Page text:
Dayton's Elite Eight run cost the city nearly $60K in taxes
How? All those police officers required to calm down and disperse the crowds.
While the students and the university no doubt still believe the school's charmed Elite Eight run in March was worth it for Dayton, the city's residents might be more torn.
A new report shows Dayton had to pay approximately $57,000 in taxes to law enforcement personnel who were required to work overtime in March.
All those celebrations on/around/near the UD campus. Getting to an Elite Eight as an 11 seed can mean damage to a town's wallet. It required a lot of cleanup, in addition to police officers working late hours. Thirteen jurisdictions were called in to work the scenes -- which included the UD president crowd surfing -- in the first and second weekends of the NCAA Tournament.
Per reports from the Dayton Daily News and WHIO-TV, that amounted to 350 uniformed officers on duty.
Faced with the job of clearing the streets of thick crowds of thousands of students and visiting revelers, law enforcement officers at one point or another endured thrown half-filled beer bottles, fist-swinging brawlers, fireworks, couches set afire, plenty of curses and some stumbling drunks who had difficulty standing. Some of the revelers jumped up and down on vehicles as though they were trampolines.
The celebrations took a toll. By the time they wrapped up, Dayton Police officers were punched in the face, a Five Rivers MetroParks officer was hit in the chest by a thrown rock, and a media representative was hit in the face by a thrown can of beer. Officers were injured while controlling the crowd and 32 people were arrested and charged by either Dayton or UD police. Of those, 13 were UD students. Eight officers reported injuries in total and three students were hurt.
Dayton police incurred $35,476.96 in overtime, while UD Police paid out $15,663.47 for extra staffing. Kettering police shelled out the next highest amount for overtime, $3,767.05 over the three days they sent additional officers to the campus. For the one day Miami Twp. police responded, they paid $1,100 in overtime. The 13 jurisdictions that assisted accrued a combined $57,107.69 in overtime costs. The university will not reimburse the departments.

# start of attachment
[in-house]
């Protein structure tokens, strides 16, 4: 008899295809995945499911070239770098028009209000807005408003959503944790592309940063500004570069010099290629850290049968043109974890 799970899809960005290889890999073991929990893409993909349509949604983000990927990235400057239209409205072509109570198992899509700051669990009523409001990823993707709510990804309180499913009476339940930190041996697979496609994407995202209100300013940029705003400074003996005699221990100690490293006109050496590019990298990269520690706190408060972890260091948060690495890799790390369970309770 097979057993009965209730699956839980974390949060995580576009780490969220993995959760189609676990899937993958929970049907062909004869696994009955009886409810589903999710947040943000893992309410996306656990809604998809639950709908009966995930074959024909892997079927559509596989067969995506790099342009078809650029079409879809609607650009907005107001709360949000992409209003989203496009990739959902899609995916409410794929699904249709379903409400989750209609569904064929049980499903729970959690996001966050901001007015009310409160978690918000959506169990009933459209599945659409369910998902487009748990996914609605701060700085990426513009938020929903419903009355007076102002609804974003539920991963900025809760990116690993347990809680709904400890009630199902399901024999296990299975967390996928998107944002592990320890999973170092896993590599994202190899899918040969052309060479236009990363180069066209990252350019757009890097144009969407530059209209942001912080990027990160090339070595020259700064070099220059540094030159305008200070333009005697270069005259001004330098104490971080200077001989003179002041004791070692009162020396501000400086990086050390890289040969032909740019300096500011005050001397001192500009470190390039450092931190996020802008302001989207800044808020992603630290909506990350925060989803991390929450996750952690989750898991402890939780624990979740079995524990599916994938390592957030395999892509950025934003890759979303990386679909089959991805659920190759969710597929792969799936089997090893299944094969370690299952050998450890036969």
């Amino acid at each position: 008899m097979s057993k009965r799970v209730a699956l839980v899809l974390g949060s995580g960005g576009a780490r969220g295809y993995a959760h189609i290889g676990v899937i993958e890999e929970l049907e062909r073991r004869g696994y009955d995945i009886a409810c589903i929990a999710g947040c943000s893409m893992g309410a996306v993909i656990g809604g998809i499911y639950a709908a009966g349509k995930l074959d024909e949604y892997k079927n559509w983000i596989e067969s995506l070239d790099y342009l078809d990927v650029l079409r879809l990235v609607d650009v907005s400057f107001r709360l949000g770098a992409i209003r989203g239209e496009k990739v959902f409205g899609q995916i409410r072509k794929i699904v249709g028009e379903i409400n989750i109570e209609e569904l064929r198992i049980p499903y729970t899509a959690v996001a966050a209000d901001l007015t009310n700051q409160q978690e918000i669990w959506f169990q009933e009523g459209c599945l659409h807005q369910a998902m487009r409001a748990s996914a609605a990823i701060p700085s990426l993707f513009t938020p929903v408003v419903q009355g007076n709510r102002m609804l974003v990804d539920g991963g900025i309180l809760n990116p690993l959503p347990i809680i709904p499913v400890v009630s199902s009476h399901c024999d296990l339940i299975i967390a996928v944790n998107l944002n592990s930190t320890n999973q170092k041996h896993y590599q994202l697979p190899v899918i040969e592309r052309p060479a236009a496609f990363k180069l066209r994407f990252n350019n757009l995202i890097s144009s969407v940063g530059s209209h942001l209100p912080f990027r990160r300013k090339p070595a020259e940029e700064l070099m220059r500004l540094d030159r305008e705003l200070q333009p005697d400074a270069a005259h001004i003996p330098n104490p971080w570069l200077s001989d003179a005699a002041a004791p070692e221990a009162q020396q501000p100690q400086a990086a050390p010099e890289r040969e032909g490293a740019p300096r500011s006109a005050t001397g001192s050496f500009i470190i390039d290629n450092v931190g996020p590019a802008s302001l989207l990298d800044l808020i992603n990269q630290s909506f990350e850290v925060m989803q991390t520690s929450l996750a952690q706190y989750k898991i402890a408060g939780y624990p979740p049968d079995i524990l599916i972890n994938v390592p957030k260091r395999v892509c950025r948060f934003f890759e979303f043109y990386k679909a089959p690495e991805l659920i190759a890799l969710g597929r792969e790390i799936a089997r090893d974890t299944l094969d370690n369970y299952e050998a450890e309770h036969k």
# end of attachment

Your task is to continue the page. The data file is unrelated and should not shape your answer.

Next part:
This is causing controversy, as the university saw a lot of the celebrations and quasi-good-spirited riots take place on its campus. But UD -- which had an endowment north of $407 million as of 2012 -- is letting taxpayers foot the entire bill.
For a community that supports the local team so well, the financial fallout for a small city of roughly 140,000 could cause some long-term rankling. We rarely learn of celebrations costing cities/towns so much money, but Dayton's unexpected ride to one game from the Final Four has got to be causing many in that city to wonder if it was actually worth it.
And going forward, if Archie Miller's team is to make more NCAA Tournament appearances, you can bet the school and local police will be even more prepared to stop -- or at least quell -- the crowds before the situations are able to approach what they did in March.
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